TSB may not have carried out enough testing ahead of its notoriously botched migration to a new IT system in April, according to an early report from a team of IBM specialists brought in by the bank.
With customers locked out of accounts for days on end thanks to its disastrous switch to a new platform provided by Spanish parent Banco Sabadell, TSB brought in IBM to help it work out what went wrong.
In an initial report written as the problems still raged on 29 April, but only just released by the Treasury Select committee of MPs investigating the issue, IBM noted the complexity of the migration.
Yet, says the report: "Performance testing did not provide the required evidence of capacity and the lack of active-active test environments have materialised risk".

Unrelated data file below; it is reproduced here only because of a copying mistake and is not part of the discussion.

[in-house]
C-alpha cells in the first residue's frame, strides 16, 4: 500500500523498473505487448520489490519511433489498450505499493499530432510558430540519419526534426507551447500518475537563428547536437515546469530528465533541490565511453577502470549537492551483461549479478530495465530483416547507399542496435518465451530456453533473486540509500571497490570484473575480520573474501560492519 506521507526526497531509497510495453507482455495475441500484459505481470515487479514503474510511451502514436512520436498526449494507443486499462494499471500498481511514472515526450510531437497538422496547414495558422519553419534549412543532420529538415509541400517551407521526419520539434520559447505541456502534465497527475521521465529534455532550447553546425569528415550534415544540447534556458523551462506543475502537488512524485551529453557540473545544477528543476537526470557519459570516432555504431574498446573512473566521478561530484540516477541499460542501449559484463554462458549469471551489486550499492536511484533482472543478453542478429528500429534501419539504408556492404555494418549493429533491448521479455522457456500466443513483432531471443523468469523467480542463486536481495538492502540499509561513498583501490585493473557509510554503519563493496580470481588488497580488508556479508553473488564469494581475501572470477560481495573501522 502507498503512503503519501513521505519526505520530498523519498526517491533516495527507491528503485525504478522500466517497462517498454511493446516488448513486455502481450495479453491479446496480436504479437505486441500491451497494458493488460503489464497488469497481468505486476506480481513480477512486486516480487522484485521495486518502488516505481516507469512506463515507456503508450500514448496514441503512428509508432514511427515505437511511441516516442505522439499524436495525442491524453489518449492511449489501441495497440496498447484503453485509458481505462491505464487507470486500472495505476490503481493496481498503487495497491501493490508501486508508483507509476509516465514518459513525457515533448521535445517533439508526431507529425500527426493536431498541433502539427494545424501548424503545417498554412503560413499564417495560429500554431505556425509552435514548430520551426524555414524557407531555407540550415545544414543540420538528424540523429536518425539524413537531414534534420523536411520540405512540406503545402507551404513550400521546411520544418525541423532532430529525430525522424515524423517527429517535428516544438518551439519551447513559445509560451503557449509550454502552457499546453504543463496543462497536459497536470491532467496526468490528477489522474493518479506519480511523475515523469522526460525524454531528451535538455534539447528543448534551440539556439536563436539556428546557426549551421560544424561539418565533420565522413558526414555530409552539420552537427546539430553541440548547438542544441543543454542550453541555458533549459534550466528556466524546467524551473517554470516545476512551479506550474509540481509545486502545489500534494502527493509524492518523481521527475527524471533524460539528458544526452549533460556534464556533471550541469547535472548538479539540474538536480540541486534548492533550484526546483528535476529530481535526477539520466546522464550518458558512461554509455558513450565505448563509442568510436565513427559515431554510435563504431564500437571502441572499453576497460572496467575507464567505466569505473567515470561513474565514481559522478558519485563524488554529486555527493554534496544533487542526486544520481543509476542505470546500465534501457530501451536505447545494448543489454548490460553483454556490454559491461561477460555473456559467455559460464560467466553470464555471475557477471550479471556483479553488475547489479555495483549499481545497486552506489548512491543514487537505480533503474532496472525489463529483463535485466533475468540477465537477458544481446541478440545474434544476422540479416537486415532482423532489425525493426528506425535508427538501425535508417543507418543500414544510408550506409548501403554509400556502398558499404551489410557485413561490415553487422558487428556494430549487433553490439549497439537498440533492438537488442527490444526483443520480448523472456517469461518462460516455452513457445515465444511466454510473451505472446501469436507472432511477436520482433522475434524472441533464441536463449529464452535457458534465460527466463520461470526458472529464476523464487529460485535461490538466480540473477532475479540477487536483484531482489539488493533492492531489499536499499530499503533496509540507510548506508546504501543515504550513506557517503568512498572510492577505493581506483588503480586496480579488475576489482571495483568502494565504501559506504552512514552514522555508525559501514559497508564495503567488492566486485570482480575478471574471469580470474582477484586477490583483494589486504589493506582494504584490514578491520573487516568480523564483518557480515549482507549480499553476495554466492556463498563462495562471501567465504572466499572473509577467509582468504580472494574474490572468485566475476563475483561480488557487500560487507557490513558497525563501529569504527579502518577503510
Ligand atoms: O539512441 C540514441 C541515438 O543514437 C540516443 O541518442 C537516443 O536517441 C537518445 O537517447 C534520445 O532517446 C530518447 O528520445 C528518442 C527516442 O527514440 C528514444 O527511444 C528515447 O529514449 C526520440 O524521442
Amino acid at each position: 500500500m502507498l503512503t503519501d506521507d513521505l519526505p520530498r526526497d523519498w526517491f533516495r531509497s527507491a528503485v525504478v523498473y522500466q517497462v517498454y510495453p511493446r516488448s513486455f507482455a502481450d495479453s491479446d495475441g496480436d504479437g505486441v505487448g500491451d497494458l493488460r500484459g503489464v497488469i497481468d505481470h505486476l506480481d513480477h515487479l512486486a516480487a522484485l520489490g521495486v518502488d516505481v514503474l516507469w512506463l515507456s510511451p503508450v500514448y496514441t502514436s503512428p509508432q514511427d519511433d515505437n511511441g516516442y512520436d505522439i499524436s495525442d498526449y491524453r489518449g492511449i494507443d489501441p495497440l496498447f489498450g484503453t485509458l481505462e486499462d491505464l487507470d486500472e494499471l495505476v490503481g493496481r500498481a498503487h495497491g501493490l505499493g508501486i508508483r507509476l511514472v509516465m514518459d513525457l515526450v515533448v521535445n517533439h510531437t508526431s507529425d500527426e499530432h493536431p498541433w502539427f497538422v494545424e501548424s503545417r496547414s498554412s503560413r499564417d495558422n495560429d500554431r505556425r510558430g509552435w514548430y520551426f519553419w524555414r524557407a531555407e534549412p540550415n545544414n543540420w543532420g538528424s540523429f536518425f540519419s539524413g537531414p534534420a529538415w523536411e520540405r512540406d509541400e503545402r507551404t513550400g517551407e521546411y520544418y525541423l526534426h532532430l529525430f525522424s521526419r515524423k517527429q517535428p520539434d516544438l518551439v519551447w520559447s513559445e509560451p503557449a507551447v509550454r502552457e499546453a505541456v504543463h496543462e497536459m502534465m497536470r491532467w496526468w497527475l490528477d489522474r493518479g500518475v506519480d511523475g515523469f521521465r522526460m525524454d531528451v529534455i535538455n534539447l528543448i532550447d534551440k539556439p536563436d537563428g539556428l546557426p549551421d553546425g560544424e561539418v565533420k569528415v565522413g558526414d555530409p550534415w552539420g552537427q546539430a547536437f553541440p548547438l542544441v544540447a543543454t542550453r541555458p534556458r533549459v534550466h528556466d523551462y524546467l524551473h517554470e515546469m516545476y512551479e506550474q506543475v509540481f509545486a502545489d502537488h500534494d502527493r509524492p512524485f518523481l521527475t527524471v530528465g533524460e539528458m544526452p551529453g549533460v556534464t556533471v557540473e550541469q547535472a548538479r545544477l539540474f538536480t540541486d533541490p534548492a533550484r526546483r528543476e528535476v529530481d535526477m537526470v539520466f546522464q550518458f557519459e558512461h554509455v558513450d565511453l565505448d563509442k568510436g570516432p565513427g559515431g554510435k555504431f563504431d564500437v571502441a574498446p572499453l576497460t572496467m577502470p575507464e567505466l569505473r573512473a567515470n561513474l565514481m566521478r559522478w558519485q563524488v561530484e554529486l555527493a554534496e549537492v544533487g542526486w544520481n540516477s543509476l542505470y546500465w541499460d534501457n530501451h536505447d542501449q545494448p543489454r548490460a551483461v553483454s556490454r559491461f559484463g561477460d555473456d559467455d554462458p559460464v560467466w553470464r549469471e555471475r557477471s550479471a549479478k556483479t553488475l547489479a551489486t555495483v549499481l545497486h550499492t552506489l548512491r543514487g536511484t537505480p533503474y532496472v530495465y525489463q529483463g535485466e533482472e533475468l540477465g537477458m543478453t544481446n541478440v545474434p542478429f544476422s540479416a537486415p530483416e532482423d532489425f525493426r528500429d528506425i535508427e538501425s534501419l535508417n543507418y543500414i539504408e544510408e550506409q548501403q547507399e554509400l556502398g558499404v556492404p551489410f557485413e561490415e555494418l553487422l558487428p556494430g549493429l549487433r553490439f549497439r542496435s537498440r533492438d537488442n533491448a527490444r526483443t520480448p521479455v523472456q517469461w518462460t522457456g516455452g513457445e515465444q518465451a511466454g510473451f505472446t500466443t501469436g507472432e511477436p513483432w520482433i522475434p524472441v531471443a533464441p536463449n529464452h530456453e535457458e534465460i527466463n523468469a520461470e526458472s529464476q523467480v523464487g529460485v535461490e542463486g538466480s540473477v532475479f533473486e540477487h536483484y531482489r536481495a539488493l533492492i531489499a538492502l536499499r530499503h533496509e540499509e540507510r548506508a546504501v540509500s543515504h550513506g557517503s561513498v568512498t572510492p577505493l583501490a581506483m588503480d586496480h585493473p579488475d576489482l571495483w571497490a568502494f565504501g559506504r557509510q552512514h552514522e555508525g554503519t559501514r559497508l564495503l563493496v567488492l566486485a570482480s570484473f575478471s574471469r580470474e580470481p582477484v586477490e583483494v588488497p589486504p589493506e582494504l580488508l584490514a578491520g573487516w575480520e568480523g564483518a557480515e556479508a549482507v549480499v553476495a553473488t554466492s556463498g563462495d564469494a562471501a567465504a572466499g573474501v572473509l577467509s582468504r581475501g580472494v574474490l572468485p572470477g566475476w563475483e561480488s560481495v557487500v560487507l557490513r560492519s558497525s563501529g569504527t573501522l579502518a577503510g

It continues: "IBM has not seen evidence of the application of a rigorous set of go-live criteria to prove production readiness."
Three days after the report was written, TSB chief Paul Pester told the Treasury Select Committee that the migration was not rushed through to meet bonus targets.
The newly released report includes a note from TSB stating: "It contains a preliminary work plan with very early hypotheses, produced after just three days of engagement with TSB.
"These hypotheses were not final nor were they a validated view of what went wrong or of the actions that may or may not subsequently have been taken."
Another report into the meltdown, from law firm Slaughter & May, is currently being written.
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